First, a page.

Travelers to China who display flu-like symptoms may be randomly quarantined over concerns of the swine flu virus, the U.S. State Department warned.
There have been cases of children being separated from parents after either tested positive for the virus, also known as H1N1, a travel alert said Friday. Chinese officials may give medications to minors in such cases without consulting their parents, according to the alert. “Although the proportion of arriving Americans being quarantined remains low, the random nature of the selection process increases the uncertainty surrounding travel to China,” the alert said. Swine flu is a respiratory disease of pigs transmitted to humans and caused by type A influenza virus. Symptoms include fever, lethargy, lack of appetite and coughing. There have been about 48,000 confirmed cases worldwide, including 519 in China, according to the World Health Organization. The Chinese government has taken measures to stop the spread of the virus. They include placing passengers who have fever or flu-like symptoms on a seven-day quarantine, the alert said.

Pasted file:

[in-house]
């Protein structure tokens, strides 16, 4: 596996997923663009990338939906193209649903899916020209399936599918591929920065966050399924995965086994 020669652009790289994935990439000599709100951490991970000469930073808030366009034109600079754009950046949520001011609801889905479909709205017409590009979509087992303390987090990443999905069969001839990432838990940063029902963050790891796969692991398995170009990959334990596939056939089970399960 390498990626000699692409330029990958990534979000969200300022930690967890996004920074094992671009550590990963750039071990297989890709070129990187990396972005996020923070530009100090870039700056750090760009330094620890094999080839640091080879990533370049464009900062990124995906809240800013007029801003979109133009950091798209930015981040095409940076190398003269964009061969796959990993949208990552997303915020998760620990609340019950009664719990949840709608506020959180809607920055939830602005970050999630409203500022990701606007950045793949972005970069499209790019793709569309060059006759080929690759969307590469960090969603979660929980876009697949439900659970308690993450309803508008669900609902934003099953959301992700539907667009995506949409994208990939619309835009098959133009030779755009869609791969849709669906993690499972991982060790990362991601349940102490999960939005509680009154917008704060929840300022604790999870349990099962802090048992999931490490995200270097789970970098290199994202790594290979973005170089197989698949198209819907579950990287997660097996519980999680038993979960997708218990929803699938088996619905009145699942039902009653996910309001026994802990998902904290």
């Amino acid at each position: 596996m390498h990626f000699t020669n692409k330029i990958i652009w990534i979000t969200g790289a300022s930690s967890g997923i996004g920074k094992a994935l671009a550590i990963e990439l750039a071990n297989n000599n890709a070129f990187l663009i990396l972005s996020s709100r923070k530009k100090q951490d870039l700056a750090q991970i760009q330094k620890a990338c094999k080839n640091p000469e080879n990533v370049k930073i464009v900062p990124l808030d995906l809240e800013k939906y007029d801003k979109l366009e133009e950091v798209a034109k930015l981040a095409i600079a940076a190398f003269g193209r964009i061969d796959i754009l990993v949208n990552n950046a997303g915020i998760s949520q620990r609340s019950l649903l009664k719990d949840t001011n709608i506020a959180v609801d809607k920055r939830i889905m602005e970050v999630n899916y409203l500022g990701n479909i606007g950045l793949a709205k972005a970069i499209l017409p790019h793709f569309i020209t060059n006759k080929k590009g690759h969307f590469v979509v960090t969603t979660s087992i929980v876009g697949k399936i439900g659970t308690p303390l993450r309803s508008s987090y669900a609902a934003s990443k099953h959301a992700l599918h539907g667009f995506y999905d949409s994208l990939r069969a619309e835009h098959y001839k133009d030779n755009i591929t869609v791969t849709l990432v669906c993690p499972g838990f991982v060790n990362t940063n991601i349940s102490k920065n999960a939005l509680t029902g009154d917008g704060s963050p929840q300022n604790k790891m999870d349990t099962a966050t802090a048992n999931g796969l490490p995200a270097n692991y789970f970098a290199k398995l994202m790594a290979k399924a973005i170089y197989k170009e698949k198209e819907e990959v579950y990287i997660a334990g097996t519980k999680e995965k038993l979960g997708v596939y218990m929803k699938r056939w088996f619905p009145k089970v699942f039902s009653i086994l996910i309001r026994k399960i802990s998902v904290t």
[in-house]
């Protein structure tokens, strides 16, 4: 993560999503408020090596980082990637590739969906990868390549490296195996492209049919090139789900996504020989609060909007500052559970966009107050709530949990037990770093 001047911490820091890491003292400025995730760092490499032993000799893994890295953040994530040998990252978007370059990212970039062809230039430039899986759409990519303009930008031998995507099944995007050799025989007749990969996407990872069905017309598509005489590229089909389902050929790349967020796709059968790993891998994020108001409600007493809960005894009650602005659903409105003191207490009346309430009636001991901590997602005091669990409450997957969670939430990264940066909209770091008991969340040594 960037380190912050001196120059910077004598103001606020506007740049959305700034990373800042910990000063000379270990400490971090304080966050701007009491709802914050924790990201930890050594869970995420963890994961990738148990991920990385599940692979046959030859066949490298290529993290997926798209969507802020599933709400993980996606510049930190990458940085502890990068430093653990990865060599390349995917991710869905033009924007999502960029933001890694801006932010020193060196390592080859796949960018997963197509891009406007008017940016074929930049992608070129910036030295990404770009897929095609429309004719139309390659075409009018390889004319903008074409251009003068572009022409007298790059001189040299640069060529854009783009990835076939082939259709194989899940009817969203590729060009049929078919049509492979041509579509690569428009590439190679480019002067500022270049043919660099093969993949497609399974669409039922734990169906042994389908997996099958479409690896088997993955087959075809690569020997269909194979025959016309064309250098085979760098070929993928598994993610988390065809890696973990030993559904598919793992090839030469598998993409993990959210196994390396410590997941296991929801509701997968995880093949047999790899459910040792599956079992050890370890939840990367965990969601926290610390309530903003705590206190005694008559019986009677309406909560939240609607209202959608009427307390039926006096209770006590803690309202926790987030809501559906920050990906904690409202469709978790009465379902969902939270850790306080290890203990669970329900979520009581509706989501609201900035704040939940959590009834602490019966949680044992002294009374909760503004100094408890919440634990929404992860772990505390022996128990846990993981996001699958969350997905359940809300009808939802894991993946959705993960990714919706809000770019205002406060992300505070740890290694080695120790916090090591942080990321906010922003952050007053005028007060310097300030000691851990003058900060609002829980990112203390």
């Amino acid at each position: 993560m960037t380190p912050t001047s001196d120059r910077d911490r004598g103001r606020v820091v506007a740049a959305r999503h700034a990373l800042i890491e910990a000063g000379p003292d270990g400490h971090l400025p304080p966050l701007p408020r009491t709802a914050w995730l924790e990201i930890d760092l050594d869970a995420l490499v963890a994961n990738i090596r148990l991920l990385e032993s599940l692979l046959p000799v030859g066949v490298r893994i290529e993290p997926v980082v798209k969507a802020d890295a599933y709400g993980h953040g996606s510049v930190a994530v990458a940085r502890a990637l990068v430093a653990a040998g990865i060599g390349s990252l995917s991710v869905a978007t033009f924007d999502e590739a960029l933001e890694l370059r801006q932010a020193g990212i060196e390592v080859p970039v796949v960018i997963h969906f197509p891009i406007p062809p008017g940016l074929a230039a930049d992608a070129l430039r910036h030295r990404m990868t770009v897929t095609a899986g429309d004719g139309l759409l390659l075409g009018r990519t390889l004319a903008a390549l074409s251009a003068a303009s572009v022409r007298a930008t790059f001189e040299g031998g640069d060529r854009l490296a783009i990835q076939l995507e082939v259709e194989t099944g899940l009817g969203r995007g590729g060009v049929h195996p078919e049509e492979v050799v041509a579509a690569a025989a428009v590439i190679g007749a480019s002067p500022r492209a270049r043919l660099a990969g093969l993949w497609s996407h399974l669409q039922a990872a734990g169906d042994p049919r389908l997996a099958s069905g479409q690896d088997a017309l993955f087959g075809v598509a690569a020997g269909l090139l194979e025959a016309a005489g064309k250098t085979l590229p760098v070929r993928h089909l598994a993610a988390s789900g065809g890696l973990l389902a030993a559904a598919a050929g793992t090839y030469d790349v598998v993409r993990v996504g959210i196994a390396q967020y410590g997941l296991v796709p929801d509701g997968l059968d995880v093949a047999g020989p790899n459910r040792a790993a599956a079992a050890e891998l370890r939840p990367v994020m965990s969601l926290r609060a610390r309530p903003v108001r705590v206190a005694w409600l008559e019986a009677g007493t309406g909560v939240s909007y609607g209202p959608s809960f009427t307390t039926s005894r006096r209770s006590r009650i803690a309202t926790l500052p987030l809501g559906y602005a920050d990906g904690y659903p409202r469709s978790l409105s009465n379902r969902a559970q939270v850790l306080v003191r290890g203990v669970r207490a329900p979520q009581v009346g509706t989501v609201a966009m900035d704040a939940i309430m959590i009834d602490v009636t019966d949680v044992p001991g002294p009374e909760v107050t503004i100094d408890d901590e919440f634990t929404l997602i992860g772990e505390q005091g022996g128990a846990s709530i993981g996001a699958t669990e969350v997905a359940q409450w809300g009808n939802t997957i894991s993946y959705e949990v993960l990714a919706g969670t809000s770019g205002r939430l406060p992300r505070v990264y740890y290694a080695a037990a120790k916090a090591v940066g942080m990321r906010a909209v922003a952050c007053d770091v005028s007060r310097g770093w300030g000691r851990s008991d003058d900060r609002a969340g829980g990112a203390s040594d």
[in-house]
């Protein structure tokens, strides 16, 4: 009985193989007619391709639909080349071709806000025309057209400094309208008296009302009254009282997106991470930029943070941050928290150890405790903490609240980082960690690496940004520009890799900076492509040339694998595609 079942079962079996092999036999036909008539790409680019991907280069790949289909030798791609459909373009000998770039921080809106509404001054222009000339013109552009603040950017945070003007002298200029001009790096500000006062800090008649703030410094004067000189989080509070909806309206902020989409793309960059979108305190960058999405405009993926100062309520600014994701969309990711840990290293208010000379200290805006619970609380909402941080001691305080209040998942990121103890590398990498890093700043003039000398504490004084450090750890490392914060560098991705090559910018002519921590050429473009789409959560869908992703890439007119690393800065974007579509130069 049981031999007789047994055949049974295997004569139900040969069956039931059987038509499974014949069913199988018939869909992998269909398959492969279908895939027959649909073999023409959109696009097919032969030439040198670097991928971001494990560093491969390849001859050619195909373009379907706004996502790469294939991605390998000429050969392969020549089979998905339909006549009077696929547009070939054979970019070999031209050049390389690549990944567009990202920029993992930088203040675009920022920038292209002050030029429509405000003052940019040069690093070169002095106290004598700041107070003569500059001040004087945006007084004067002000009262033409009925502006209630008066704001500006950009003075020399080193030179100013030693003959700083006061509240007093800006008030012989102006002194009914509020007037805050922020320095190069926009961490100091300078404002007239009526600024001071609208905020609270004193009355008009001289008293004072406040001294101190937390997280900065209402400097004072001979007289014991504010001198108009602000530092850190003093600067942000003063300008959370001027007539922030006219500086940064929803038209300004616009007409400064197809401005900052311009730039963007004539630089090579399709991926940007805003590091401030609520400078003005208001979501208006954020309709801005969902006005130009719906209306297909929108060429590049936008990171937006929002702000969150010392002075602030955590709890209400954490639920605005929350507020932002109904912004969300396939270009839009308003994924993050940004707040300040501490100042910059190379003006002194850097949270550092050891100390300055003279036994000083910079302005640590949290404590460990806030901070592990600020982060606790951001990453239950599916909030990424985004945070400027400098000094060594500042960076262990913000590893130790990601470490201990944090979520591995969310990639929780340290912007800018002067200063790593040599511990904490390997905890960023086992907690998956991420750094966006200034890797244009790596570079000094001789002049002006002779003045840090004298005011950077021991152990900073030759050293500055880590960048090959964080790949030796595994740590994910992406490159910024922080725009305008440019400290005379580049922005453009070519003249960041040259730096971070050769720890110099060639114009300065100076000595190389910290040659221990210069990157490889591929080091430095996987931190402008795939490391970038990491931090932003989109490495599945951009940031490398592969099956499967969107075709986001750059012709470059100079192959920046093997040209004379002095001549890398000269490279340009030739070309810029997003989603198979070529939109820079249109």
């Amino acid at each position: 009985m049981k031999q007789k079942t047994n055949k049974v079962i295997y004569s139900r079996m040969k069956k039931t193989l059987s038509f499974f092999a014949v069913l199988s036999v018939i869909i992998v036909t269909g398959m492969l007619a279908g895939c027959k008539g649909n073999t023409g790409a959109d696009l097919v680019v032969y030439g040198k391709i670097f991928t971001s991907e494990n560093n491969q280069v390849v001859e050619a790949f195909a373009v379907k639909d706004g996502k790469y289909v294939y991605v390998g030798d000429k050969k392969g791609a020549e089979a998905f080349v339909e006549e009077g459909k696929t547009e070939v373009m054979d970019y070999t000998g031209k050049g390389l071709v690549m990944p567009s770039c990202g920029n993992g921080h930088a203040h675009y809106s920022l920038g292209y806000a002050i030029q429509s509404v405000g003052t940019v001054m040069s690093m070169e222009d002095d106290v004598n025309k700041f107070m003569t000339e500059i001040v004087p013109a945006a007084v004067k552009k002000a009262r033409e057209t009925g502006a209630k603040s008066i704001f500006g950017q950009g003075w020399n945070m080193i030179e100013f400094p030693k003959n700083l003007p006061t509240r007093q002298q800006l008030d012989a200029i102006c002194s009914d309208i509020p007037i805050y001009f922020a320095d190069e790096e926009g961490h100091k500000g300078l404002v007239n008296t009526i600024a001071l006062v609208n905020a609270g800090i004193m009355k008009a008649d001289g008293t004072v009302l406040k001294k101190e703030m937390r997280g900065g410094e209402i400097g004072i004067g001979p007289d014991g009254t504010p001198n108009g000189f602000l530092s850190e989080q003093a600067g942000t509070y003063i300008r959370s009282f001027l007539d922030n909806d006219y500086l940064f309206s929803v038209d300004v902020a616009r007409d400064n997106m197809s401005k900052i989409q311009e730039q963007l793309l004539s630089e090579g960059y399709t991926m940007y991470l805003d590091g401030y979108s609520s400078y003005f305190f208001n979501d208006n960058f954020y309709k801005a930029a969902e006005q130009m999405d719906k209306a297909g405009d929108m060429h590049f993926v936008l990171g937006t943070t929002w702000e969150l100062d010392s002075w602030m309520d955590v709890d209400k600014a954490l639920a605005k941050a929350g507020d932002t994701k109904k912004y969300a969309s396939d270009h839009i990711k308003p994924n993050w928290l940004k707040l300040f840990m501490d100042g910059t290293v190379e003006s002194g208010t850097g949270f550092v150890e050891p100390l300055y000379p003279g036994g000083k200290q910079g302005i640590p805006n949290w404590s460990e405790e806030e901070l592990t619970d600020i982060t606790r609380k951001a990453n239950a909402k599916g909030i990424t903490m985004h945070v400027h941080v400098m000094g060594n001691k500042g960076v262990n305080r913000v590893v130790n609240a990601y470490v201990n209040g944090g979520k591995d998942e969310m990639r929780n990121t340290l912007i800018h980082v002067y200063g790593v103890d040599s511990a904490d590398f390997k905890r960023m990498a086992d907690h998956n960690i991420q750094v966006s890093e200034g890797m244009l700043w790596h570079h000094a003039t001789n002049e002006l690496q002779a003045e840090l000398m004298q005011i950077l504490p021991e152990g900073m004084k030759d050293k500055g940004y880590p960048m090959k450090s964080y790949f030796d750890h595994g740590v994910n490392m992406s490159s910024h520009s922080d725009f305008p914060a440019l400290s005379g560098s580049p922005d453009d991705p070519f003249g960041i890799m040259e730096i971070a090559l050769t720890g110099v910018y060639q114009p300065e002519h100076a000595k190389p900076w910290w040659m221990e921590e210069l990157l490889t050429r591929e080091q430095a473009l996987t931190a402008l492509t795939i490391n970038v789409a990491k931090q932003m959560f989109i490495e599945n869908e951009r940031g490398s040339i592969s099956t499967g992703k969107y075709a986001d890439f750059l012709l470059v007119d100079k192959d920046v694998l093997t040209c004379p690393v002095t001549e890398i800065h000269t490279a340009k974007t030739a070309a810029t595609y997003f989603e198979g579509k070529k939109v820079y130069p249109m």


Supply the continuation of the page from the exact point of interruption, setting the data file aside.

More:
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Others facing quarantine include those sitting close to travelers with symptoms, those with elevated temperatures and those from areas where virus outbreaks have occurred. A 15-year-old from Topeka, Kansas, told CNN on Monday that she was quarantined in Beijing for a week. “Apparently, I was sitting too close to a man who had a fever on the 14-hour plane ride,” Kaitlin Hannigan said, adding that she initially thought she had a fever, but her temperature was fine when officials checked it. A day after she arrived in Beijing with an educational group, government officials showed up at her hotel. “They were wearing quarantine suits, goggles and masks and, like, full body suits and gloves, and said I had to be quarantined for seven days because I came in contact with that guy,” Hannigan said. Earlier in June, New Orleans, Louisiana, Mayor Ray Nagin was quarantined in Shanghai after possible exposure to the virus. Nagin was headed to Australia on an economic development trip when he was quarantined for four days after sitting beside a passenger who was being treated for suspected swine flu symptoms. Nagin showed no signs of illness. State officials warned Americans traveling to China that they have to follow local quarantines procedures. “The U.S. Embassy will be unable to influence the duration of stay in quarantine for affected travelers,” the statement said. The travel alert expires in September.